Understanding immune pathways in honey bees is important not only for the field of organismal biology but also for human food security. Honey bees are the premier insect pollinator in agriculture, adding at least $15 billion annually to the value of crops in the USA alone (USDA press release, 6 April 2020: https://downloads.usda.library.cornell.edu/usda-esmis/files/rn301137d/f7623q868/ft849239n/hcny0819.pdf). However, high annual colony losses continue to plague American beekeepers (United States Department of Agriculture, 2019), owing to multiple stressors like pesticide exposure and poor nutrition. But bee pests and pathogens are also a major contributor and are often detected in colonies that have perished (United States Department of Agriculture, 2019). These pathogens include a multitude of bacteria, funguses and viruses, many of which have no pharmacological treatments. Understanding how social immunity mediates pathogen infections could allow for more comprehensive treatment regimens and help reduce the disease burden that contributes to colony losses.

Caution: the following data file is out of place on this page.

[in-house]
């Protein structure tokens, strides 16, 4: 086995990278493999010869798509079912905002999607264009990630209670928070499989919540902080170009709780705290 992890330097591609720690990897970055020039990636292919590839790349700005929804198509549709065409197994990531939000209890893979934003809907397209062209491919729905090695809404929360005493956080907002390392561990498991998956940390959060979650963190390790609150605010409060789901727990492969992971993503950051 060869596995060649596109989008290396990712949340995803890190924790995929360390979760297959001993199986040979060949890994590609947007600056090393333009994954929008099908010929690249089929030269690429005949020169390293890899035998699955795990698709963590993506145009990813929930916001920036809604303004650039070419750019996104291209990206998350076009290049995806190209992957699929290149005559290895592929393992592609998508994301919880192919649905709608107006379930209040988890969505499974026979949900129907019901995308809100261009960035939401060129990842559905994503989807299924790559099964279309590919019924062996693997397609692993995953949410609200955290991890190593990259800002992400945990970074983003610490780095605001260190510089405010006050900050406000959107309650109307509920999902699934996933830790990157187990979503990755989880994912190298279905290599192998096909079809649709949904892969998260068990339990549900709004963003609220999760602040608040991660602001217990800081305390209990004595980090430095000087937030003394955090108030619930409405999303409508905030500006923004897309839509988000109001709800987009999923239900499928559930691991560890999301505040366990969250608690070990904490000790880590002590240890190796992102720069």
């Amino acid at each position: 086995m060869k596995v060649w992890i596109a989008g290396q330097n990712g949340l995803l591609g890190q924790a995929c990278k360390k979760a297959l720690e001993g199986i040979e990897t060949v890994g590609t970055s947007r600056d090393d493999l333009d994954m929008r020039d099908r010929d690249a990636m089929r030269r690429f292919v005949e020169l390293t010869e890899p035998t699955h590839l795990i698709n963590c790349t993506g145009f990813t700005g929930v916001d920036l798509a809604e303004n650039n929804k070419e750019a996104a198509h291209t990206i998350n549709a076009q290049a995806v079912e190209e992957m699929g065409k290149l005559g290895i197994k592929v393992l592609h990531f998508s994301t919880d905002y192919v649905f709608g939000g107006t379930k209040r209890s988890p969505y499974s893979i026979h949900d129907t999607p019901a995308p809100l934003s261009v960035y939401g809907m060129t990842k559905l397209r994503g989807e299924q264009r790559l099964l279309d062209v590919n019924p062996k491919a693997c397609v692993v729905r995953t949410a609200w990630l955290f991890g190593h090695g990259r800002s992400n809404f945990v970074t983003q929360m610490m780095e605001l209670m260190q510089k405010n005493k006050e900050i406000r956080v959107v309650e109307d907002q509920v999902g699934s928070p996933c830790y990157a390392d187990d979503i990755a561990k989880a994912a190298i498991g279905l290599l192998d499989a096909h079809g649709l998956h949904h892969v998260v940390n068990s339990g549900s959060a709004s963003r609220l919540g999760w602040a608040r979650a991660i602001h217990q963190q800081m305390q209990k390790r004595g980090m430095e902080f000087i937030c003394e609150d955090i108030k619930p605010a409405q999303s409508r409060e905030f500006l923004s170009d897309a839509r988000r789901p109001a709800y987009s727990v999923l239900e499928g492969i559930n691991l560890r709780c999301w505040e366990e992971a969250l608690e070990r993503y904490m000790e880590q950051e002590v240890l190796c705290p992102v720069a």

It is important to understand how mechanisms of social immunity complement the immunological defenses present in individual bees. Honey bees have several layers of defense, starting with structural barriers like a water-tight cuticle that block pathogen entry (Moret and Moreau, 2012). Pathogens that are ingested will end up in the midgut, the organ responsible for digestion and absorption, and here they face another physical barrier, the peritrophic matrix (Brandt et al., 1978; Lehane, 1997; Hegedus et al., 2009). This is a chitinous substance secreted from the midgut epithelial cells that acts as a sieve to block out large particles like pathogen cells from being absorbed. If pathogens breach these physical barriers, they are detected by pathogen pattern recognition receptors that activate several cellular and humoral immune responses. Cellular defenses can include phagocytosis by hemocytes (Evans and Spivak, 2010; Marringa et al., 2014; Lavine and Strand, 2002), while humoral responses can include the production of melanin to encapsulate foreign particles (González-Santoyo and Córdoba-Aguilar, 2012) and the production of antimicrobial peptides (AMPs) that directly kill pathogens (Bulet and Stöcklin, 2005; Bulet et al., 1999; Evans et al., 2006). The melanization response is induced when bee venom serine protease (Bi-VSP) activates the phenoloxidase cascade that leads to the production of melanin (Choo et al., 2010). AMPs, such as lysozyme and defensin-1, are induced following activation of the Toll or immune deficiency (IMD) pathways (De Gregorio et al., 2002).